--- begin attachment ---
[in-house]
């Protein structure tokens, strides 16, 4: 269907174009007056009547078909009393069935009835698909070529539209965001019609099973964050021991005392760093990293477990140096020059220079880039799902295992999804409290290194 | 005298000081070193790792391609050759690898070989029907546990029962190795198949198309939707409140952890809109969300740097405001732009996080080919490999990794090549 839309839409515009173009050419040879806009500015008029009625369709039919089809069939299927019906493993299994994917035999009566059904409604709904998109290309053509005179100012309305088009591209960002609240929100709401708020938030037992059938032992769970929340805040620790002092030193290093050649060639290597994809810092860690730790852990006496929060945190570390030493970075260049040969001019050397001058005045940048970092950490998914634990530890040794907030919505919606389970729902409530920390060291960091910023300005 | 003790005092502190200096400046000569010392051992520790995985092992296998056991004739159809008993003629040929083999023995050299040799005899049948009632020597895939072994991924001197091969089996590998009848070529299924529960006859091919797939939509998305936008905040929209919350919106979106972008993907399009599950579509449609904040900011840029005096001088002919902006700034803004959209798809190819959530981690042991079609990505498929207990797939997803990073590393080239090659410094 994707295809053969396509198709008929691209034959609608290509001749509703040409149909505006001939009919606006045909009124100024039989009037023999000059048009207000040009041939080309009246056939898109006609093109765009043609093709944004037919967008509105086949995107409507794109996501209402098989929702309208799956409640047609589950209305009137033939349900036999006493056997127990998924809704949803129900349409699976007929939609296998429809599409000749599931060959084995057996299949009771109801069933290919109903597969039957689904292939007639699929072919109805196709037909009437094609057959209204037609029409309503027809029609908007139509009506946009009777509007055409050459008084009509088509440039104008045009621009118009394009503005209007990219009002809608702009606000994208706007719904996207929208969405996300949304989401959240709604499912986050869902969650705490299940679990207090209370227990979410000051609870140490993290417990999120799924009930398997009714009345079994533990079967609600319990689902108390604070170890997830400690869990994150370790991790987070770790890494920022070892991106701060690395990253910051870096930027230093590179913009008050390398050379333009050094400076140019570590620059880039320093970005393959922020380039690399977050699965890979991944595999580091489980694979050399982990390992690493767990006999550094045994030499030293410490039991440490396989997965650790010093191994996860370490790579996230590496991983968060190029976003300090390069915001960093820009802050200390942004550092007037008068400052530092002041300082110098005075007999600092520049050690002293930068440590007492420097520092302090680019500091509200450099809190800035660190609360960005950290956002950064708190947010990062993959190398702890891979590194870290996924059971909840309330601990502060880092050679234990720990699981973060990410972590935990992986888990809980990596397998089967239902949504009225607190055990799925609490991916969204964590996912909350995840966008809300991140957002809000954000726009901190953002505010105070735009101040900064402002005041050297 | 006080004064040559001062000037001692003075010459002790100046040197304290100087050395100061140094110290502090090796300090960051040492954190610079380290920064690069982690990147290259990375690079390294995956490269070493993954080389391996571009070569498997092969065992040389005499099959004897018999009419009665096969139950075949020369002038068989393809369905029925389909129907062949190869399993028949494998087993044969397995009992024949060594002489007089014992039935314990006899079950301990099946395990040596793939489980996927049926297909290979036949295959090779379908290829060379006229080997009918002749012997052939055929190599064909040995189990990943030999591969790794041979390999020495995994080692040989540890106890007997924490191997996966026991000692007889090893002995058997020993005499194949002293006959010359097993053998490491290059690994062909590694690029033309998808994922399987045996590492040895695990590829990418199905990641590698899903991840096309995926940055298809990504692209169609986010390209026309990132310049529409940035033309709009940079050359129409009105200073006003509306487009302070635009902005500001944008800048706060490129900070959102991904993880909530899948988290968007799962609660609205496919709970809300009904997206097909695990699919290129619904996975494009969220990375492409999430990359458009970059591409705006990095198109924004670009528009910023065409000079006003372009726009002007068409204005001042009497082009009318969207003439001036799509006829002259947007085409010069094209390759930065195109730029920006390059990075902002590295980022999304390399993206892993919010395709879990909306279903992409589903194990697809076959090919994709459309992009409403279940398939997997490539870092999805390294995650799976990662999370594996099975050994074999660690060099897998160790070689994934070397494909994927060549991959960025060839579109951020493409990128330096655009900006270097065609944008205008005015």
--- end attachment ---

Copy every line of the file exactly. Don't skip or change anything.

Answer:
[in-house]
């Protein structure tokens, strides 16, 4: 269907174009007056009547078909009393069935009835698909070529539209965001019609099973964050021991005392760093990293477990140096020059220079880039799902295992999804409290290194 | 005298000081070193790792391609050759690898070989029907546990029962190795198949198309939707409140952890809109969300740097405001732009996080080919490999990794090549 839309839409515009173009050419040879806009500015008029009625369709039919089809069939299927019906493993299994994917035999009566059904409604709904998109290309053509005179100012309305088009591209960002609240929100709401708020938030037992059938032992769970929340805040620790002092030193290093050649060639290597994809810092860690730790852990006496929060945190570390030493970075260049040969001019050397001058005045940048970092950490998914634990530890040794907030919505919606389970729902409530920390060291960091910023300005 | 003790005092502190200096400046000569010392051992520790995985092992296998056991004739159809008993003629040929083999023995050299040799005899049948009632020597895939072994991924001197091969089996590998009848070529299924529960006859091919797939939509998305936008905040929209919350919106979106972008993907399009599950579509449609904040900011840029005096001088002919902006700034803004959209798809190819959530981690042991079609990505498929207990797939997803990073590393080239090659410094 994707295809053969396509198709008929691209034959609608290509001749509703040409149909505006001939009919606006045909009124100024039989009037023999000059048009207000040009041939080309009246056939898109006609093109765009043609093709944004037919967008509105086949995107409507794109996501209402098989929702309208799956409640047609589950209305009137033939349900036999006493056997127990998924809704949803129900349409699976007929939609296998429809599409000749599931060959084995057996299949009771109801069933290919109903597969039957689904292939007639699929072919109805196709037909009437094609057959209204037609029409309503027809029609908007139509009506946009009777509007055409050459008084009509088509440039104008045009621009118009394009503005209007990219009002809608702009606000994208706007719904996207929208969405996300949304989401959240709604499912986050869902969650705490299940679990207090209370227990979410000051609870140490993290417990999120799924009930398997009714009345079994533990079967609600319990689902108390604070170890997830400690869990994150370790991790987070770790890494920022070892991106701060690395990253910051870096930027230093590179913009008050390398050379333009050094400076140019570590620059880039320093970005393959922020380039690399977050699965890979991944595999580091489980694979050399982990390992690493767990006999550094045994030499030293410490039991440490396989997965650790010093191994996860370490790579996230590496991983968060190029976003300090390069915001960093820009802050200390942004550092007037008068400052530092002041300082110098005075007999600092520049050690002293930068440590007492420097520092302090680019500091509200450099809190800035660190609360960005950290956002950064708190947010990062993959190398702890891979590194870290996924059971909840309330601990502060880092050679234990720990699981973060990410972590935990992986888990809980990596397998089967239902949504009225607190055990799925609490991916969204964590996912909350995840966008809300991140957002809000954000726009901190953002505010105070735009101040900064402002005041050297 | 006080004064040559001062000037001692003075010459002790100046040197304290100087050395100061140094110290502090090796300090960051040492954190610079380290920064690069982690990147290259990375690079390294995956490269070493993954080389391996571009070569498997092969065992040389005499099959004897018999009419009665096969139950075949020369002038068989393809369905029925389909129907062949190869399993028949494998087993044969397995009992024949060594002489007089014992039935314990006899079950301990099946395990040596793939489980996927049926297909290979036949295959090779379908290829060379006229080997009918002749012997052939055929190599064909040995189990990943030999591969790794041979390999020495995994080692040989540890106890007997924490191997996966026991000692007889090893002995058997020993005499194949002293006959010359097993053998490491290059690994062909590694690029033309998808994922399987045996590492040895695990590829990418199905990641590698899903991840096309995926940055298809990504692209169609986010390209026309990132310049529409940035033309709009940079050359129409009105200073006003509306487009302070635009902005500001944008800048706060490129900070959102991904993880909530899948988290968007799962609660609205496919709970809300009904997206097909695990699919290129619904996975494009969220990375492409999430990359458009970059591409705006990095198109924004670009528009910023065409000079006003372009726009002007068409204005001042009497082009009318969207003439001036799509006829002259947007085409010069094209390759930065195109730029920006390059990075902002590295980022999304390399993206892993919010395709879990909306279903992409589903194990697809076959090919994709459309992009409403279940398939997997490539870092999805390294995650799976990662999370594996099975050994074999660690060099897998160790070689994934070397494909994927060549991959960025060839579109951020493409990128330096655009900006270097065609944008205008005015």